Depending on your rating, you may be able to receive 75% of your permanent total disability benefits, but the same cap applies. If your impairment does not cause a significant reduction in your income, you may receive fewer benefits.
Permanent Total Disability Benefits
If an accident leaves a worker permanently and totally disabled, they can receive bi-weekly benefit checks amounting to approximately 67% of their average weekly wage.
You can continue to receive these benefits until you are 75 years old or for life if you do not qualify for Social Security benefits.
Other Benefits Offered Under Workers’ Compensation
Wage benefits are not the only form of compensation you may receive after experiencing an injury due to a workplace accident. You may also qualify for medical benefits, vocational rehabilitation, and death benefits if you lost a loved one due to a work-related injury.
Workers’ compensation will pay for your medical expenses related to any treatment your doctor prescribes. You are also entitled to transportation costs to and from your doctor’s appointments.
Workers’ compensation will also pay for any vocational training you require upon returning to work. They will pay these educational expenses for 26 or 52 weeks, depending on your injuries.
Spouses and dependents can receive death benefits if they lost a loved one due to a work-related injury. They can generally receive two-thirds of the deceased’s weekly wages, up to $150,000. They can also recover $7,500 for funeral and burial expenses.
Accidents That Can Occur on a Fort Lauderdale Construction Site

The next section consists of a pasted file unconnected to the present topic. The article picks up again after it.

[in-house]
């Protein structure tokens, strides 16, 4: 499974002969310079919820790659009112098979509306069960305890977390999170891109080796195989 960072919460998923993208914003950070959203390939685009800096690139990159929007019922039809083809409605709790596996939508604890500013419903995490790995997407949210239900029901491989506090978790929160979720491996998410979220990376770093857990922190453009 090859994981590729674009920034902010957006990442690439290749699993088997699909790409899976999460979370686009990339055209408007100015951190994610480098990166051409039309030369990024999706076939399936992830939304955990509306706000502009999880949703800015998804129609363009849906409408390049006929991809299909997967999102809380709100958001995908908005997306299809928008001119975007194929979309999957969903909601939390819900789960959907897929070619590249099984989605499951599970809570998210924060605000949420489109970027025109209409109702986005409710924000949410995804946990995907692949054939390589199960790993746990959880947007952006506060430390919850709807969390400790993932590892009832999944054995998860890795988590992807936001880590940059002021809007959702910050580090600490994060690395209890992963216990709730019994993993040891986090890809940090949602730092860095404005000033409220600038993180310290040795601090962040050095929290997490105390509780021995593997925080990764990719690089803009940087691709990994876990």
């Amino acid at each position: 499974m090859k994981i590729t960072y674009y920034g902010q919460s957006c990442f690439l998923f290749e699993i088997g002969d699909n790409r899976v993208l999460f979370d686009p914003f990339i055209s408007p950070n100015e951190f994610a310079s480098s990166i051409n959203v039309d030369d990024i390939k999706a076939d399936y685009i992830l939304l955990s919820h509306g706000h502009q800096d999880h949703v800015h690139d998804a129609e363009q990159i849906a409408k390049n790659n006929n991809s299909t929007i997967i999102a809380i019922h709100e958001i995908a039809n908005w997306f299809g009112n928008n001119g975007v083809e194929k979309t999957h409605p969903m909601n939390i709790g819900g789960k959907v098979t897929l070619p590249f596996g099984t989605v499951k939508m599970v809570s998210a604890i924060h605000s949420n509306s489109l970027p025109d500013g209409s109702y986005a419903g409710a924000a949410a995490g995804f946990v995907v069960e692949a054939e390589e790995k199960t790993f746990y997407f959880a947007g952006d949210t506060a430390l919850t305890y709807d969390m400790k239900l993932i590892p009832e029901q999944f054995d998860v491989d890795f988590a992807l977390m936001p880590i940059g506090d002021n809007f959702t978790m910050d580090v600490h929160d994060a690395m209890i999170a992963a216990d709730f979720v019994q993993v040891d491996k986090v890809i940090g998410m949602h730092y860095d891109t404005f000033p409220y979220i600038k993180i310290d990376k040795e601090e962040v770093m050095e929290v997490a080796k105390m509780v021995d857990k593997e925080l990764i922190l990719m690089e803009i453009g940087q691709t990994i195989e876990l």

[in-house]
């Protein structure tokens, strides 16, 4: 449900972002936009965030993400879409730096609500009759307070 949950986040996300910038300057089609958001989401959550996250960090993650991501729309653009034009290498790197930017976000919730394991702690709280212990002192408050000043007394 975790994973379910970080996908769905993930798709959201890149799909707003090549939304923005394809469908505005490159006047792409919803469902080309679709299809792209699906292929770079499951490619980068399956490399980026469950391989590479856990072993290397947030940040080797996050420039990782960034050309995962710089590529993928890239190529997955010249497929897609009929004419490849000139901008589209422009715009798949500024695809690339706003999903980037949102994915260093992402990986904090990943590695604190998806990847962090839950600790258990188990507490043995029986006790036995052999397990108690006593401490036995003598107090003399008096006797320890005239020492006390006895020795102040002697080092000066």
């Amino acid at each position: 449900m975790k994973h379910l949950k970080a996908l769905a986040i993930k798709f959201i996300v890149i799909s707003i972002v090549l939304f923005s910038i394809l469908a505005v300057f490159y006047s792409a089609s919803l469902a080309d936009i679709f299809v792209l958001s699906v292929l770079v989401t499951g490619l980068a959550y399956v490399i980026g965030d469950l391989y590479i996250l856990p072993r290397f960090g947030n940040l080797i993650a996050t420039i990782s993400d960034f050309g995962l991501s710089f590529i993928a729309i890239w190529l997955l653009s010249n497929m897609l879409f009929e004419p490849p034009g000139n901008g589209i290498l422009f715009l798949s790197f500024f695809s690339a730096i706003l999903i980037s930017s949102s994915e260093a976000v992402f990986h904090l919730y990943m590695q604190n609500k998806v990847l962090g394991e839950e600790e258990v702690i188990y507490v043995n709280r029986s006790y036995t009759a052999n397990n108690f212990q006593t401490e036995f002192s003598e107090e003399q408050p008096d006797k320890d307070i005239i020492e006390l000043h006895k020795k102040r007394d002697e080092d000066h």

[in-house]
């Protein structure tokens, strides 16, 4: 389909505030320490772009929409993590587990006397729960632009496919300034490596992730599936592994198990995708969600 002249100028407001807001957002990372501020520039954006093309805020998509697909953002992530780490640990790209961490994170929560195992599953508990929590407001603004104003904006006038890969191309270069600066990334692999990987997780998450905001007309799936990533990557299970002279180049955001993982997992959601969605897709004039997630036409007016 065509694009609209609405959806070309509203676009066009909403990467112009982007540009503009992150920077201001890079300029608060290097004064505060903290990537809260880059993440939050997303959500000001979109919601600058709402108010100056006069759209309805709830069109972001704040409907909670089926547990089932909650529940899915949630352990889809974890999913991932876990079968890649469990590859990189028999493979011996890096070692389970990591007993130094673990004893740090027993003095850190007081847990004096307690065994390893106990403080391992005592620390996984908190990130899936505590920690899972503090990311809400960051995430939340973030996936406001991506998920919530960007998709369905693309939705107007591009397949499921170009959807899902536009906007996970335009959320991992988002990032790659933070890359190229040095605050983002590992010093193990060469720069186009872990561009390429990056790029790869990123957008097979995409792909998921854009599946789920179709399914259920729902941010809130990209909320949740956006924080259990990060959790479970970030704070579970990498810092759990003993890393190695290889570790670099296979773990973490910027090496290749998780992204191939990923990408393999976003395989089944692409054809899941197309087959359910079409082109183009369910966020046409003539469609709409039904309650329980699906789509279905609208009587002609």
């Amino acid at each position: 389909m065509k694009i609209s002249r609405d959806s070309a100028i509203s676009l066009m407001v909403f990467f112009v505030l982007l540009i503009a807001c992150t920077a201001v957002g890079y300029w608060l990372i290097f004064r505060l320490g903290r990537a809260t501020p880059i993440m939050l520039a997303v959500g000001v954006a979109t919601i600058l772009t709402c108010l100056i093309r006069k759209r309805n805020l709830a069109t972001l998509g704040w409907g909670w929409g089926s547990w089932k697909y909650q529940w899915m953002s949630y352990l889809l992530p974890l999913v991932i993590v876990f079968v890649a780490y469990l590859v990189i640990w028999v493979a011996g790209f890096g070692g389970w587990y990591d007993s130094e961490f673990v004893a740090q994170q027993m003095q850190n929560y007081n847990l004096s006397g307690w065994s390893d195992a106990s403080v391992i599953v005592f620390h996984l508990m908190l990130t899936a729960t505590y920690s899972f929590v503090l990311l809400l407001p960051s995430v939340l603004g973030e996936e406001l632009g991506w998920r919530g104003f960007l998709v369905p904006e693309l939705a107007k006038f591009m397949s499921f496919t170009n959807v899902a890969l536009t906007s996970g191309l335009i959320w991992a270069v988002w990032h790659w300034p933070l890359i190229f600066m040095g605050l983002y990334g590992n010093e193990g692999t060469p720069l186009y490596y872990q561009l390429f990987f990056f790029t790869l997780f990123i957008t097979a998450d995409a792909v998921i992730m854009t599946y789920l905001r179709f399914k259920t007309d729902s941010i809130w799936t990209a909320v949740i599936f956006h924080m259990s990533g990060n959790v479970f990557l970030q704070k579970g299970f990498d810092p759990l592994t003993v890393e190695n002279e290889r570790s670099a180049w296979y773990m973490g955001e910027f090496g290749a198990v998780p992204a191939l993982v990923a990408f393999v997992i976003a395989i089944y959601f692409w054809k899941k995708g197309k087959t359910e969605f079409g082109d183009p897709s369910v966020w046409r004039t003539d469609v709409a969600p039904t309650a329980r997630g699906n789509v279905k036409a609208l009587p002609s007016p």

Construction sites present a minefield of dangers for anyone who enters. Workers and visitors must be careful where they tread, for one false step could land them in an unfinished ditch or between broken planks.
Workers often find themselves under collapsing scaffolds, unbalanced ladders, or falling debris. Unsecured beams, shards of glass, and loose nails are just some of the hazards found in construction sites. Electrocutions, explosions, and accidents involving heavy machinery are also common. According to the Bureau of Labor Statistics, construction site accidents account for more fatal work injuries than any other industry.
Construction site accidents can include:
- Gas explosions or fires
- Structural collapses
- Logging accidents
- Compressor accidents
- Construction site falls
- Punch press malfunctions
- Equipment malfunctions
- Unstable ladders
- Exposure to toxic or hazardous chemicals
These accidents can result in severe or life-threatening injuries.
Proving Negligence for a Work-Related Accident